What is in the water? I’m not talking about parasites or sea creatures, but more that there is something about water that draws people in. Humans are known to build cities and towns near bodies of water for the practical purpose of using it for drinking, washing, or energy. But besides that, water is beautiful, magical, refreshing. As a traveler, I’ve noticed how so many tourist attractions are centered on bodies of water. Here are some of the special watery places we’ve found ourselves splashing in while wading through New Zealand:
The oceans around New Zealand are chilly. Surfers wear wetsuits even in summer and only the bravest (children) will wade past their waists. Nevertheless, the Tasman Sea is amazing. While walking along the seemingly endless 90 mile beach, I felt dizzy as I walked parallel to the shore, with waves crashing in and the tide pulling them back out. The noise was so loud, we had to shout to each other to communicate with words. As I walked, ankle deep the sea seemed to be chasing me back toward the beach, and every once in awhile drenching me unexpectedly. Not having grown up anywhere near an ocean, I have come to love the salty smelling air and appreciate the sting that the sea water leaves on my recently shaved legs.
In Queenstown we stayed next to Lake Wakatipu. This enormous lake is shaped like a giant ogre who according to a Maori legend was burned while sleeping and this is how the lake was formed. Even more frigid than seawater, the lake was “refreshing” according to Peter who loves bathing in cold waters. We had just climbed a mountain so we both took a dip to cool off. It definitely did the trick.
We followed a dirt road to the Hokitika Gorge on our road trip up the west coast. Crossed a swing bridge that said “max 5 persons” high above the turquoise waters. The trail was covered in fine “rock flour” which is prevalent in glacial areas where the movement produces this type of sand and when suspended in water, turns it a cloudy but beautiful turquoise color. Of course, Peter decided to have a splash.
Kayaking is a great way to enjoy the water. So we hired kayaks in the Bay of Islands and paddled through shady mangroves (crocodile free) until we reached Haruru Falls. The spray was refreshing as we closed in on the falls in our tiny boats.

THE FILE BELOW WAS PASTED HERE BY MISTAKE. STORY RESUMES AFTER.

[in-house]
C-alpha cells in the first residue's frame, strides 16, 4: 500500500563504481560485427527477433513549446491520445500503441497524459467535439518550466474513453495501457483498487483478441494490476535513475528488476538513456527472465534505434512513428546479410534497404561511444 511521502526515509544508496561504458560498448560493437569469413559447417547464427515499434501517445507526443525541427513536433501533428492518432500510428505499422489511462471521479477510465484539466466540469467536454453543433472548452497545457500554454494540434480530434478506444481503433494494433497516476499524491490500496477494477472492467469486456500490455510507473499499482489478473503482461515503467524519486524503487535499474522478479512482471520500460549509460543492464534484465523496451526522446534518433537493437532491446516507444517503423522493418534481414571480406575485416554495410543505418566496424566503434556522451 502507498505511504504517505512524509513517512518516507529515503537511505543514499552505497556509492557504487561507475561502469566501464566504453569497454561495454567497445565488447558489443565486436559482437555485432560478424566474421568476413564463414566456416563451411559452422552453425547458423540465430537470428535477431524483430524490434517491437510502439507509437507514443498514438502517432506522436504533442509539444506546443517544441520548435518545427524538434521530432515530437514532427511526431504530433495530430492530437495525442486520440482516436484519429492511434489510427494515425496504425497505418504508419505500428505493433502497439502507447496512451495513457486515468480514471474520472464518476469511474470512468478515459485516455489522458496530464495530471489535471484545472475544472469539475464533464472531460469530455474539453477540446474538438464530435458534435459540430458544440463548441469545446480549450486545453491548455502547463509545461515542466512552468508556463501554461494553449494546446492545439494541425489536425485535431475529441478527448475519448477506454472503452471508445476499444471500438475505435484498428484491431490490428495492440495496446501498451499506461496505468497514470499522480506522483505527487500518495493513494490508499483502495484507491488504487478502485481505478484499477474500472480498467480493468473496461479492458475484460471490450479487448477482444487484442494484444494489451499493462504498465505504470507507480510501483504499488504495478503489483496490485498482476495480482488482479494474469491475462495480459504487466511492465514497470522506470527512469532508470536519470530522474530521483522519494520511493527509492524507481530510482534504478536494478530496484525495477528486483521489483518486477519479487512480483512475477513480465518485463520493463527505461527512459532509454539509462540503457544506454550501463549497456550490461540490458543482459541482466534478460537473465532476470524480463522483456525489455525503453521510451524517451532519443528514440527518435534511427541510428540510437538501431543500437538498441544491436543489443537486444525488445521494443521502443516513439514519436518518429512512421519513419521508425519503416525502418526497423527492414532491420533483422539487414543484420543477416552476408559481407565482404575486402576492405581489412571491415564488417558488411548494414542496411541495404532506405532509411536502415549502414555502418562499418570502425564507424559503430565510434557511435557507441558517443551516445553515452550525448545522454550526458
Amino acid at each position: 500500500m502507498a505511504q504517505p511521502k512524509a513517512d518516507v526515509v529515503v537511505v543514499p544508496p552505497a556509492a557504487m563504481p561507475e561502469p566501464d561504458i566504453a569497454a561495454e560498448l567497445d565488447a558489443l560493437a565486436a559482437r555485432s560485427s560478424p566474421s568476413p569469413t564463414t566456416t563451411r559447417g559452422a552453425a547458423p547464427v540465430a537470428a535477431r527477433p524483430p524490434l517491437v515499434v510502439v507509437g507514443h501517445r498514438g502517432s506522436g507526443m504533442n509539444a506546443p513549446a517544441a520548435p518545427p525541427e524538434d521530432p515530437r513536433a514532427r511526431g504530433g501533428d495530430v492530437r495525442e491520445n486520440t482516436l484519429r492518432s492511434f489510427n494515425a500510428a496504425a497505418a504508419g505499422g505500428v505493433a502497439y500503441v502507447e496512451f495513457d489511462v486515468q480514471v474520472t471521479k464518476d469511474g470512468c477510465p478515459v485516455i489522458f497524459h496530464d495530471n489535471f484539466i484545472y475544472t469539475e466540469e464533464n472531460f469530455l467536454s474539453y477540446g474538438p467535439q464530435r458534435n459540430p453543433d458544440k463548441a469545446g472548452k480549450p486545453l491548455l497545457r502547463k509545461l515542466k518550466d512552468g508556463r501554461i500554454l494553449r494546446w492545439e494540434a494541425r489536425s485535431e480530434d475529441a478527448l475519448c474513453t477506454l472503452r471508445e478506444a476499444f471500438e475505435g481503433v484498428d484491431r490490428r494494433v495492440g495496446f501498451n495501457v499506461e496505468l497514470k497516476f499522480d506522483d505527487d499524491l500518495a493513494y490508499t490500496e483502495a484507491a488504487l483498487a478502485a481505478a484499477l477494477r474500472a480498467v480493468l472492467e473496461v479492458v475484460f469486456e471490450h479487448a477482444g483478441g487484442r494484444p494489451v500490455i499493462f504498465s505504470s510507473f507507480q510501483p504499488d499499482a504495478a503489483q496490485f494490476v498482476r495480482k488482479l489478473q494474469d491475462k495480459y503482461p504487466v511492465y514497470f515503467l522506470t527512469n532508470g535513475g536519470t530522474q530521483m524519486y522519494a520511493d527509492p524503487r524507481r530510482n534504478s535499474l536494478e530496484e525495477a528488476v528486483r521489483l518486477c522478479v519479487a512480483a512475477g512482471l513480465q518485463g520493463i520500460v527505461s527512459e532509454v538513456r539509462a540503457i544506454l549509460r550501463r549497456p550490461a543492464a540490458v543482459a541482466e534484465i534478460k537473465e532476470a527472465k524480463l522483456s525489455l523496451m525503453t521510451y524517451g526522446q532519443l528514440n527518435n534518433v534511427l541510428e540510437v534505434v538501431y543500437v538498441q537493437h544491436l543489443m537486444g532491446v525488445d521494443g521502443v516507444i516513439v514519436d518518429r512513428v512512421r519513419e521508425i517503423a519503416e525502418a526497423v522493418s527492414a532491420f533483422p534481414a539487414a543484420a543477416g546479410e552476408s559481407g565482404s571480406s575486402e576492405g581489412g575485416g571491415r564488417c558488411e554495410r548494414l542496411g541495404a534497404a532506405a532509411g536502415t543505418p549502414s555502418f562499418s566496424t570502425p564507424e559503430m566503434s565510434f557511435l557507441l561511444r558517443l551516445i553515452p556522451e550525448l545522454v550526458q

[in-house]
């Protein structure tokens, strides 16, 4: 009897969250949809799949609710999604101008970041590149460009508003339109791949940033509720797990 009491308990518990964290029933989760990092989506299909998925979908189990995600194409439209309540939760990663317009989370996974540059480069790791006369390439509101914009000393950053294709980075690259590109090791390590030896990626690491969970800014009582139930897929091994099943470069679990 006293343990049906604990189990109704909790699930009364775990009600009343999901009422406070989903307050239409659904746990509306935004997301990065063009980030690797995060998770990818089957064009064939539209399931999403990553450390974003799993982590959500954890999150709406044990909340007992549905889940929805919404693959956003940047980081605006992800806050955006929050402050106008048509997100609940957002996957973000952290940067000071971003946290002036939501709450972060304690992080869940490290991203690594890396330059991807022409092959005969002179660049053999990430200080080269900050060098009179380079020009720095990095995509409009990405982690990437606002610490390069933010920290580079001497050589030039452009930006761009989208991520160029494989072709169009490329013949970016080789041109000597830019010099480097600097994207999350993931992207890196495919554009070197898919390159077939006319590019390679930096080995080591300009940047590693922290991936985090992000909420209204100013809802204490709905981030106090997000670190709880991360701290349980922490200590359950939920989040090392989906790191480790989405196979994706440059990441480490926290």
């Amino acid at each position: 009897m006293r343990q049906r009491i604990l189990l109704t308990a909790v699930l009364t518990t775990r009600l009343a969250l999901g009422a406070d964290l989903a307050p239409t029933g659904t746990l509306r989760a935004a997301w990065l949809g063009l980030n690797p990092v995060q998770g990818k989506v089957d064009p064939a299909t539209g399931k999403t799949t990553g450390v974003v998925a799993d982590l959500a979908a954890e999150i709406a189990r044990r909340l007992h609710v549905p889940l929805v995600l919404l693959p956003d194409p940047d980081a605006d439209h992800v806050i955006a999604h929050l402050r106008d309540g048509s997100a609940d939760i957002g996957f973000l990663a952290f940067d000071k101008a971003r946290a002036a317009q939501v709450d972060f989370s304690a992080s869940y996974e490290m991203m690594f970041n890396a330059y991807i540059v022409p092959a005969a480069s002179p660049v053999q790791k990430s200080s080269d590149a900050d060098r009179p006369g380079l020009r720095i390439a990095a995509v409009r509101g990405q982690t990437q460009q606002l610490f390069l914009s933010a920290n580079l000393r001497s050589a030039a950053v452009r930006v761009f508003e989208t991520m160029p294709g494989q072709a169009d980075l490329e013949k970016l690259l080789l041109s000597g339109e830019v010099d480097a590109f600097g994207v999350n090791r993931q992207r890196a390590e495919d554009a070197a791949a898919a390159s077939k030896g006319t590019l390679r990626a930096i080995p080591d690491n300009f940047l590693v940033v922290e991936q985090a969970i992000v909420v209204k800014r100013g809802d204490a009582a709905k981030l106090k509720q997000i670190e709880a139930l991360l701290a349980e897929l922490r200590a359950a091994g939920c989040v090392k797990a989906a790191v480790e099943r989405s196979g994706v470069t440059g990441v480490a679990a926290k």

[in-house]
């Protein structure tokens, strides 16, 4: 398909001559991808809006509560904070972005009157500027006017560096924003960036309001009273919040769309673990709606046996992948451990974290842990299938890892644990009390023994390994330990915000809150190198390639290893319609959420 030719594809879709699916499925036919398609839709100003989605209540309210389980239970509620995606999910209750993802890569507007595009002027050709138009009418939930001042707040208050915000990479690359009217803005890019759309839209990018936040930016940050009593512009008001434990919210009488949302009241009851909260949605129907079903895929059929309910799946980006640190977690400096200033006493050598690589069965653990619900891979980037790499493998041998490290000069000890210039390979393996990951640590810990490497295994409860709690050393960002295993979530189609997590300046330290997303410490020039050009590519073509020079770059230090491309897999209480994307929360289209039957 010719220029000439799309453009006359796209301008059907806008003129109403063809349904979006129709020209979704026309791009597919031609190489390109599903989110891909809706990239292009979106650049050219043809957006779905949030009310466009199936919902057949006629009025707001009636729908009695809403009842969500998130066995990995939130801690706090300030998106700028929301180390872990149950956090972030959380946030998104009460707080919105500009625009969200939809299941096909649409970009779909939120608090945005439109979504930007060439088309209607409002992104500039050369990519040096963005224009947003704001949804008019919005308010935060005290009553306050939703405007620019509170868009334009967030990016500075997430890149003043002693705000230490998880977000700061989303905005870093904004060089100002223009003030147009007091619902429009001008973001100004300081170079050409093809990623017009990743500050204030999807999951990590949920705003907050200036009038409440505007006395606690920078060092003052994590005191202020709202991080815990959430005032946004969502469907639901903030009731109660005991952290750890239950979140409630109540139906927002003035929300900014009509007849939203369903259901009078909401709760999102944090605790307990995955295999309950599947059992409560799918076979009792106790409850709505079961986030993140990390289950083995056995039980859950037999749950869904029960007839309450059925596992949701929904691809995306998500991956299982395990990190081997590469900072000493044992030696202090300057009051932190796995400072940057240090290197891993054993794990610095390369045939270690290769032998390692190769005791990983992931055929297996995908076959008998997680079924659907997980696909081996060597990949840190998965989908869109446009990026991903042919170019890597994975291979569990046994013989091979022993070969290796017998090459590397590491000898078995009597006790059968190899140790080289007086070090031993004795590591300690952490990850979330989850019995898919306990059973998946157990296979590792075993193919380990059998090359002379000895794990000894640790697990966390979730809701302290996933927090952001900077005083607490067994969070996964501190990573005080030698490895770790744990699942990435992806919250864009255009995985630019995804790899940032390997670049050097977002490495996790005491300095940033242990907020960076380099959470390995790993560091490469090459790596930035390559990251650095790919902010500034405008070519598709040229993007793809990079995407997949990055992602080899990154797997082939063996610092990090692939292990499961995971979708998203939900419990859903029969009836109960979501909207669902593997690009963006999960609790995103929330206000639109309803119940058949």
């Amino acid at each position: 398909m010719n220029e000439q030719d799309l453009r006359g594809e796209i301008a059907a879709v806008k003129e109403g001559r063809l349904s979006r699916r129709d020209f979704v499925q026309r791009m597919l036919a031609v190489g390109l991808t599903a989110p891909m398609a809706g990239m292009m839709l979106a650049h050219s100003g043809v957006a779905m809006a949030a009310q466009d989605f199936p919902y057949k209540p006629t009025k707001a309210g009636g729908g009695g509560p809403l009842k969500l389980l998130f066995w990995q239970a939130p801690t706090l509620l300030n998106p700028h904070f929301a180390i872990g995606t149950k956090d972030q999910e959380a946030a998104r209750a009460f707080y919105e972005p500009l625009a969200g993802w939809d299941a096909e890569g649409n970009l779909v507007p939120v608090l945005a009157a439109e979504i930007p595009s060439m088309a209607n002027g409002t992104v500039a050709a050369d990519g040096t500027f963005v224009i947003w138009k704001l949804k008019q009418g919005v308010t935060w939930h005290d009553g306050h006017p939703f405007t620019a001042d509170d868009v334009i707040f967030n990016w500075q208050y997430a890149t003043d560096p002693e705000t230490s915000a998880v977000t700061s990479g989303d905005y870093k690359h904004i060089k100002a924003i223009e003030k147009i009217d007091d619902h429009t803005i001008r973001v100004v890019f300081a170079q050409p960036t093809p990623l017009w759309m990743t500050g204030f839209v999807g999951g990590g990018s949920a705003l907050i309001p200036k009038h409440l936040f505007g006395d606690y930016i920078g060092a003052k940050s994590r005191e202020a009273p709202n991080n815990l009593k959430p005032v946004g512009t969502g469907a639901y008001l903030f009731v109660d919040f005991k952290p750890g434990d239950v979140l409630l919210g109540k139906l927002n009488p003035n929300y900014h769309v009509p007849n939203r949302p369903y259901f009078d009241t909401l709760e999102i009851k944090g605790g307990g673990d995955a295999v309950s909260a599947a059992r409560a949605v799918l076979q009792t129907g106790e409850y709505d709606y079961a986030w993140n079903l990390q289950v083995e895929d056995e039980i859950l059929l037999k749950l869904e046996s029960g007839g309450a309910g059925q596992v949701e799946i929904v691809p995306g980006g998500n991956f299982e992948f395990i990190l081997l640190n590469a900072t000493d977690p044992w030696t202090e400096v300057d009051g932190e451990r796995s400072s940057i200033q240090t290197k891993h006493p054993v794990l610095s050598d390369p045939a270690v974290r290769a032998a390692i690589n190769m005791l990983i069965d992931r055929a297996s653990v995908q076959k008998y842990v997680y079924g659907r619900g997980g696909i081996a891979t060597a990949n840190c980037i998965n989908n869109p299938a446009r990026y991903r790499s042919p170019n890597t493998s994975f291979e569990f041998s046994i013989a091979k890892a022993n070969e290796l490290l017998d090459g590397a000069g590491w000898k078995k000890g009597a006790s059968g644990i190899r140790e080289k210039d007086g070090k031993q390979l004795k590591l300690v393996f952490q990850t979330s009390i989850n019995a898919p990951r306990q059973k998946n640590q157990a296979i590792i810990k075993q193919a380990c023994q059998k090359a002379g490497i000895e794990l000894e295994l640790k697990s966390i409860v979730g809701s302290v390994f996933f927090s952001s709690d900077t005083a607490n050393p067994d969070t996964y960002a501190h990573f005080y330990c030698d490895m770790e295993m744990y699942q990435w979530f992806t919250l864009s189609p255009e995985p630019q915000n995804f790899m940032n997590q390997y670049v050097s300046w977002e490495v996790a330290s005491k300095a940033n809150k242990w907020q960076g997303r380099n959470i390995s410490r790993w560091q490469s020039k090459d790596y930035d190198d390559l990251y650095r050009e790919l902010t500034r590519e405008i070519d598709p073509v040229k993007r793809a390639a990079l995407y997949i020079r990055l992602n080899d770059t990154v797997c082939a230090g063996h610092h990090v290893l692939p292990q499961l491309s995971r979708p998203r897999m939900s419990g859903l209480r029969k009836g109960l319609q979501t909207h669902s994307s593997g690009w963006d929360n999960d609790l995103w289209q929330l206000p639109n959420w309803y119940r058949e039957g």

There is so much water in and around New Zealand, even I (a person slightly creeped out by seafood) had to taste the fresh fare from below the waves. In the town of Mangonui, we sat overlooking the bay and I tried a mussel for the very first time. Then we devoured the most delicious fish n’ chips I’ve ever tasted. The freshly caught fish was so meaty and flavorful, hardly needing any vinegar or sauce. On another occasion, Peter’s friend Aimee caught ten large snappers and Peter and helped clean and filet them for a delectable dinner of pan fried snapper and mashed potatoes.
Even on the rainy days, we were able to enjoy the water. In Taupo, we hiked (in the rain) to a hot springs, free to the public with waterfalls to massage your shoulders and pumice stones to take care of your feet. Better than any spa! We took a picture of the two of us (like my family used to always do) in one of the hot tubs that we stopped at on the way up north. Heated by a natural hot spring, it smelled sulfurous, like rotten eggs… but felt so relaxing on yet another cloudy, rainy day.
Water is amazing! Never underestimate its power and magnificence. Here is a song by another Kiwi artist. It’s fun, bouncy and lighthearted. Enjoy!